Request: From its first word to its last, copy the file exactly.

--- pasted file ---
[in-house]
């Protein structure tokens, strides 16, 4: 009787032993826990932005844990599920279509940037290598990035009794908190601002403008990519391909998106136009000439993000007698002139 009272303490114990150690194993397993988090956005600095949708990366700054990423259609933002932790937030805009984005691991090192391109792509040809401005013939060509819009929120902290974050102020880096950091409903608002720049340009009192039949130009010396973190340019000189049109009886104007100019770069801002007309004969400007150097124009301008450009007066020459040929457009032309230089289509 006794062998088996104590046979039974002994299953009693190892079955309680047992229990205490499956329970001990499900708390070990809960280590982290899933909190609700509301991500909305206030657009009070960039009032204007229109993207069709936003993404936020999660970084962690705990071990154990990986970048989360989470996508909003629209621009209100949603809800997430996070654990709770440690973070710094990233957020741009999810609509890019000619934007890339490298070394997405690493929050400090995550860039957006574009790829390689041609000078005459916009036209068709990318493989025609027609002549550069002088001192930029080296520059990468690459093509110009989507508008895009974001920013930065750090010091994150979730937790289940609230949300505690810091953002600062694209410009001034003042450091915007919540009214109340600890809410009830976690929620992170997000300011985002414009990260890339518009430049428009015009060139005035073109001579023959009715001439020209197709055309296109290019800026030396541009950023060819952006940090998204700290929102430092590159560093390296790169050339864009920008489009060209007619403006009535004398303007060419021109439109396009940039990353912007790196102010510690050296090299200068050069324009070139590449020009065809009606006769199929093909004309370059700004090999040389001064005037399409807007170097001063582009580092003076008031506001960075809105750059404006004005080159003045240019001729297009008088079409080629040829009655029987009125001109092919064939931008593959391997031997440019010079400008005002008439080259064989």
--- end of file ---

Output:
[in-house]
């Protein structure tokens, strides 16, 4: 009787032993826990932005844990599920279509940037290598990035009794908190601002403008990519391909998106136009000439993000007698002139 009272303490114990150690194993397993988090956005600095949708990366700054990423259609933002932790937030805009984005691991090192391109792509040809401005013939060509819009929120902290974050102020880096950091409903608002720049340009009192039949130009010396973190340019000189049109009886104007100019770069801002007309004969400007150097124009301008450009007066020459040929457009032309230089289509 006794062998088996104590046979039974002994299953009693190892079955309680047992229990205490499956329970001990499900708390070990809960280590982290899933909190609700509301991500909305206030657009009070960039009032204007229109993207069709936003993404936020999660970084962690705990071990154990990986970048989360989470996508909003629209621009209100949603809800997430996070654990709770440690973070710094990233957020741009999810609509890019000619934007890339490298070394997405690493929050400090995550860039957006574009790829390689041609000078005459916009036209068709990318493989025609027609002549550069002088001192930029080296520059990468690459093509110009989507508008895009974001920013930065750090010091994150979730937790289940609230949300505690810091953002600062694209410009001034003042450091915007919540009214109340600890809410009830976690929620992170997000300011985002414009990260890339518009430049428009015009060139005035073109001579023959009715001439020209197709055309296109290019800026030396541009950023060819952006940090998204700290929102430092590159560093390296790169050339864009920008489009060209007619403006009535004398303007060419021109439109396009940039990353912007790196102010510690050296090299200068050069324009070139590449020009065809009606006769199929093909004309370059700004090999040389001064005037399409807007170097001063582009580092003076008031506001960075809105750059404006004005080159003045240019001729297009008088079409080629040829009655029987009125001109092919064939931008593959391997031997440019010079400008005002008439080259064989």